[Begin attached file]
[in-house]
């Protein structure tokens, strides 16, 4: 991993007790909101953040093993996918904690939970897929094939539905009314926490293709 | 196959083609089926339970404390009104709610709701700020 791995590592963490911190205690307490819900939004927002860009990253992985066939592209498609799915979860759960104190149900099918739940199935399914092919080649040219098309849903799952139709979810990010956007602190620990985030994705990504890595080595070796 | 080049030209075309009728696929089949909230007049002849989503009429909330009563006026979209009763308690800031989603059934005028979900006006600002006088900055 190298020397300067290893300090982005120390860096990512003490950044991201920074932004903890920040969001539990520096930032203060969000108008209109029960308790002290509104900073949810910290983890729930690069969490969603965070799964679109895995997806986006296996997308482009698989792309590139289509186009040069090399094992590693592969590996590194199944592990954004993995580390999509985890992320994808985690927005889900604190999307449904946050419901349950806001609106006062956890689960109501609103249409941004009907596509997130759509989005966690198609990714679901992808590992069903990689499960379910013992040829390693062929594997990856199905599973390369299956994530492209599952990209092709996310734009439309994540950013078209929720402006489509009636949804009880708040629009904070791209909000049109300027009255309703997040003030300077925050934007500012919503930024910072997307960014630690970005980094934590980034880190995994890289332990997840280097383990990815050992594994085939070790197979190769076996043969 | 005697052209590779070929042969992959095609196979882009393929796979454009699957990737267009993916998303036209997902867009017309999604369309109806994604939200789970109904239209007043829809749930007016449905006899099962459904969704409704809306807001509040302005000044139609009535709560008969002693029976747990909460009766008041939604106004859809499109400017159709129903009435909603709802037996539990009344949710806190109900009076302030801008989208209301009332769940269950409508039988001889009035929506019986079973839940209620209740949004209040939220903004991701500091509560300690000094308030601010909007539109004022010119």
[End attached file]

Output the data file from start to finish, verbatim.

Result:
[in-house]
């Protein structure tokens, strides 16, 4: 991993007790909101953040093993996918904690939970897929094939539905009314926490293709 | 196959083609089926339970404390009104709610709701700020 791995590592963490911190205690307490819900939004927002860009990253992985066939592209498609799915979860759960104190149900099918739940199935399914092919080649040219098309849903799952139709979810990010956007602190620990985030994705990504890595080595070796 | 080049030209075309009728696929089949909230007049002849989503009429909330009563006026979209009763308690800031989603059934005028979900006006600002006088900055 190298020397300067290893300090982005120390860096990512003490950044991201920074932004903890920040969001539990520096930032203060969000108008209109029960308790002290509104900073949810910290983890729930690069969490969603965070799964679109895995997806986006296996997308482009698989792309590139289509186009040069090399094992590693592969590996590194199944592990954004993995580390999509985890992320994808985690927005889900604190999307449904946050419901349950806001609106006062956890689960109501609103249409941004009907596509997130759509989005966690198609990714679901992808590992069903990689499960379910013992040829390693062929594997990856199905599973390369299956994530492209599952990209092709996310734009439309994540950013078209929720402006489509009636949804009880708040629009904070791209909000049109300027009255309703997040003030300077925050934007500012919503930024910072997307960014630690970005980094934590980034880190995994890289332990997840280097383990990815050992594994085939070790197979190769076996043969 | 005697052209590779070929042969992959095609196979882009393929796979454009699957990737267009993916998303036209997902867009017309999604369309109806994604939200789970109904239209007043829809749930007016449905006899099962459904969704409704809306807001509040302005000044139609009535709560008969002693029976747990909460009766008041939604106004859809499109400017159709129903009435909603709802037996539990009344949710806190109900009076302030801008989208209301009332769940269950409508039988001889009035929506019986079973839940209620209740949004209040939220903004991701500091509560300690000094308030601010909007539109004022010119």